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All about bodies: different is normal

Monday, March 2, 2015


“Today you are you, that is truer than true. There is no one alive who is more youer than you.”

That’s our favourite quote from philosopher and author Theodore Geisel – better known as Dr Seuss.

It’s a perfect introduction to this month’s feature where we look at bodies – and in particular some of the concerns young people often have that their bodies don’t look normal or the same as everyone else.


Check out this video from our friends at Planned Parenthood. It shows how different bodies look – and how they’re all normal.

Your questions answered

We’ve answered some of the questions we’re most commonly asked by young people about their bodies – about the size, shape and speed of their physical development.

Our conclusion? Most of the things young people are worrying about are completely normal.

“Do all women look the same down below?”

Our faces aren’t all the same, and that goes for our genitals too. Labia can vary in colour, form light pink to dark brown. One outer lip (labia majora) may be bigger than the other or the inner lips (labia minora) may hang below the outer lips.

“One of my breast is bigger than the other – is that okay?”

Changes to your body is normal during puberty.

The size and shape of breasts is different for everyone. It’s also common for one breast to be slightly larger than the other, and this can be more common during puberty when one breast can develop faster than the other. Other people aren’t likely to notice.

And, while on the subject of breasts - nipple size and colour can also be different for each person and this can change during puberty.

“Everyone else has their period. When will I get mine?”

That depends. Generally girls get their periods between the ages of eight and 16.

Before you get your period, you’re likely to notice other changes in your body first – your breasts will start to grow, you might get a discharge from your vagina and you’ll start to grow hair under your arms and around your genitals.

So, if those changes have yet to happen you might have to wait for a bit longer.

It’s really common for girls to worry that everyone has their period except them or that they’re the only one who has their period.

Periods arrive when it is the right time for each individual girl – there is no right or wrong time.

“I have thick, white stuff coming from my vagina. Is there something wrong with me?”

This sounds like a vaginal discharge and it is totally normal. You will have different vaginal discharges throughout your menstrual cycle.

Usually about half way through your cycle, your vaginal mucus changes to a thinner texture that is more elastic and a clearer colour. This usually signifies when you are most fertile. It is totally normal.

If you’re having sexual intercourse – then it could be an infection such as thrush. If this could be you, the best thing is to get it checked out.

“My penis bends about half way down. Is this normal?”

Yes this is normal. Every penis is different and unique.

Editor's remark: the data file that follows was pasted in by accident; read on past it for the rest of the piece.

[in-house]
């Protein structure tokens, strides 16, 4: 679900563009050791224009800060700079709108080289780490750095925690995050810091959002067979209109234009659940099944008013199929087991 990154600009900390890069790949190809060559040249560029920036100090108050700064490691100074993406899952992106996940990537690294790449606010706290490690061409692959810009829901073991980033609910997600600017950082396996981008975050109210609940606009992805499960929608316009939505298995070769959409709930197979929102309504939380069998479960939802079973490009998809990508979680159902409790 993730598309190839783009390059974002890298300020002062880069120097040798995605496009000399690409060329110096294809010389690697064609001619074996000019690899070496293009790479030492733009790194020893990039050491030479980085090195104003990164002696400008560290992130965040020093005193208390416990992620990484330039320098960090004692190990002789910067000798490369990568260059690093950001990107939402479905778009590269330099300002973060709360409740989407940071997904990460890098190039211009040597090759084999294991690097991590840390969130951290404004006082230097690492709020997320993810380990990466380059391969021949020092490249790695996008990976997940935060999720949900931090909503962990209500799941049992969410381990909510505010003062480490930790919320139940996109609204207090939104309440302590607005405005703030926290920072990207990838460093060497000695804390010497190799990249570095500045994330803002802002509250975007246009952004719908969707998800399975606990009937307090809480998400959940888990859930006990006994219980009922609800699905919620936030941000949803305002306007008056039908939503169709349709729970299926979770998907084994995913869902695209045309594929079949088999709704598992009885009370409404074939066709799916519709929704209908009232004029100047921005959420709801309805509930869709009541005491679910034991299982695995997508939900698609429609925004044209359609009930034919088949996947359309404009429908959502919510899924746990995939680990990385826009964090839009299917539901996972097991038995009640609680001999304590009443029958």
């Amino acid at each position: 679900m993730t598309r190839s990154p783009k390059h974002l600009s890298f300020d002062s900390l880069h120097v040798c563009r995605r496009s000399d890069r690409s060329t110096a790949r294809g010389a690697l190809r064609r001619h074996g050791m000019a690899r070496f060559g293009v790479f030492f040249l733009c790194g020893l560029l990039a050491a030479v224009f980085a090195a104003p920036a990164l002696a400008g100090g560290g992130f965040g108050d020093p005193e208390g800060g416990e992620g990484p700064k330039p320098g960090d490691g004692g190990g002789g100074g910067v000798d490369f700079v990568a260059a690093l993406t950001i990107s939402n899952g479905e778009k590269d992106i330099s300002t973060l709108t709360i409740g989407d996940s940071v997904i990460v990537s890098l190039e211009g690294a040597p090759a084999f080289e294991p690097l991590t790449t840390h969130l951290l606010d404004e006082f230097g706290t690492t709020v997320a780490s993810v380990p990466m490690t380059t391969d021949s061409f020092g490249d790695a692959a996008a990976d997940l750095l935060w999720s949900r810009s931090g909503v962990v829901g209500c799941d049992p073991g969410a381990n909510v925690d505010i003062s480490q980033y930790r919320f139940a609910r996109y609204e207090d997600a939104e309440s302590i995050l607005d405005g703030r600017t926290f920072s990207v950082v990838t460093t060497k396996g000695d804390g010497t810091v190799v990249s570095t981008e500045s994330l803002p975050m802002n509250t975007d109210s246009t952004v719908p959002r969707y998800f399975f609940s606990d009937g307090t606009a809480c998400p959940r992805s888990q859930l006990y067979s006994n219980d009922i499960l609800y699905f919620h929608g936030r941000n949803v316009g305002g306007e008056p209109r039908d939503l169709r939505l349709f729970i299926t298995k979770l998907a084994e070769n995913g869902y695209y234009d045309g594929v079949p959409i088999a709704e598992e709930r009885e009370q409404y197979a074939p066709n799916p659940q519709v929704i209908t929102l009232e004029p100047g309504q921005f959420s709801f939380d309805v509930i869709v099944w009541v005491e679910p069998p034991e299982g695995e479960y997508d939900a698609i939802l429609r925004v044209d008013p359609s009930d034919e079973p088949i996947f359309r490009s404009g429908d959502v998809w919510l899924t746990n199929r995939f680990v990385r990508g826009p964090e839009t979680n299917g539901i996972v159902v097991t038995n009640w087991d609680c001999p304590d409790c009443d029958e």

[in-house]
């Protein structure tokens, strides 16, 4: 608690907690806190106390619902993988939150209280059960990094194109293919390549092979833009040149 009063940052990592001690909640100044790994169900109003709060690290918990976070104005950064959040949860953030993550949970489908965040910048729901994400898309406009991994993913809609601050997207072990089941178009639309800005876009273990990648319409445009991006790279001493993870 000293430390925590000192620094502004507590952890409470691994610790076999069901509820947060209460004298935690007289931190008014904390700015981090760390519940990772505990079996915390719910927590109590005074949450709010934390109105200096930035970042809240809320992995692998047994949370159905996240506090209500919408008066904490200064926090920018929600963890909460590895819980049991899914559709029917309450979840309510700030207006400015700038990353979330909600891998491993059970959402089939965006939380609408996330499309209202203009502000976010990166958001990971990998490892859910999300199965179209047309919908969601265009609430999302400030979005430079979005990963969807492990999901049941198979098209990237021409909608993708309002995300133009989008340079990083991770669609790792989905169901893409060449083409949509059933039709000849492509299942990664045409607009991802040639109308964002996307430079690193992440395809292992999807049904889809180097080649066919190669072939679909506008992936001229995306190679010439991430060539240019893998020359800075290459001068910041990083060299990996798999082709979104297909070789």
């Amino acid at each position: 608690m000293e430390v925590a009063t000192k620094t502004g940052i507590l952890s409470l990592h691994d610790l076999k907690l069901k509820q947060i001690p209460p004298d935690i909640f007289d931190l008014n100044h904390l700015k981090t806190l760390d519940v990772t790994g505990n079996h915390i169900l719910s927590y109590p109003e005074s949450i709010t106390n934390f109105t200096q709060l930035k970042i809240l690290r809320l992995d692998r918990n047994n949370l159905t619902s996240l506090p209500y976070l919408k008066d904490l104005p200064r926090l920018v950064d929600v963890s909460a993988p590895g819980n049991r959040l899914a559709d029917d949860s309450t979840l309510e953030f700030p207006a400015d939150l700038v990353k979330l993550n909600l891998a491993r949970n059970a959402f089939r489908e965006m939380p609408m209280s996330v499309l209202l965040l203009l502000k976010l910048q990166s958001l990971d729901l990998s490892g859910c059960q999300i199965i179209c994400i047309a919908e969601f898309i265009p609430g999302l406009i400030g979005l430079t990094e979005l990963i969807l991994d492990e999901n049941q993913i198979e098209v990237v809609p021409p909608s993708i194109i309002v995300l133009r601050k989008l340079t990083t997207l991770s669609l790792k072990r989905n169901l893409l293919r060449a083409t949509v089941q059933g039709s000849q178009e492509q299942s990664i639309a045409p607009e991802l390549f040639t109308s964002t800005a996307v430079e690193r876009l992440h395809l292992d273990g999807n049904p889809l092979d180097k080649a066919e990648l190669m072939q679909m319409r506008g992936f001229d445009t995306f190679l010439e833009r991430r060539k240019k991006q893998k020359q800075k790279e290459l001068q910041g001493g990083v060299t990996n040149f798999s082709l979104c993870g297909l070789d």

“My penis is very short when erect. What can I do about it?”

Every penis is different and unique and all penises come in different shapes and sizes. There isn’t anything you can do to make your penis longer. It will still be pleasurable to touch, and you can learn a range of ways to get and give pleasure.

“One of my balls is bigger than the other. Could something be wrong?”

Both testicles should be approximately the same size and weight so if one testicle is larger than the other, it would be a good idea for you to visit a doctor.

One testicle will likely hang a little lower in the scrotum than the other. This is so they are less likely to be knocked together when doing things like running.

“I’m a guy and recently I have grown what look like small breasts! What’s happening?"

This is very common and is caused by changing hormones. Many males grow breasts especially during puberty. They usually disappear as you continue to grow and may take 1 to 2 months to a couple of years to disappear. It would be a good idea to talk to you doctor about how you are feeling, as they will be able to offer support and guidance.

What if I really think there’s something different about me?

If you’re really worried about your body or the changes that are or aren’t happening, there are people you can talk with.

Family Planning or your doctor will be able to help. Your school nurse or counsellor may also be able to help or put you in contact with someone who can.

Could I be intersex?

Some people (about one in 2000) are born with conditions that mean their genitals are neither totally male nor totally female.

These people may be intersex – which is a general name for different conditions which can affect people’s sex chromosomes, genitals and other sex characteristics.

For some intersex people, the differences are visible in their external genitalia and for others they’re not.

Sometimes these differences don’t become apparent until puberty or sometimes even later. You can find more information on the Intersex Awareness New Zealand.

Got a question?

Our new website is a great source of information if you have a question. Use the search function to help find your answers.

Our nurses and doctors are always happy to answer questions. Make an appointment or drop-in to a clinic to talk to a nurse or doctor.

Family Planning has clinics located throughout New Zealand. Use the clinic finder to find your nearest clinic.

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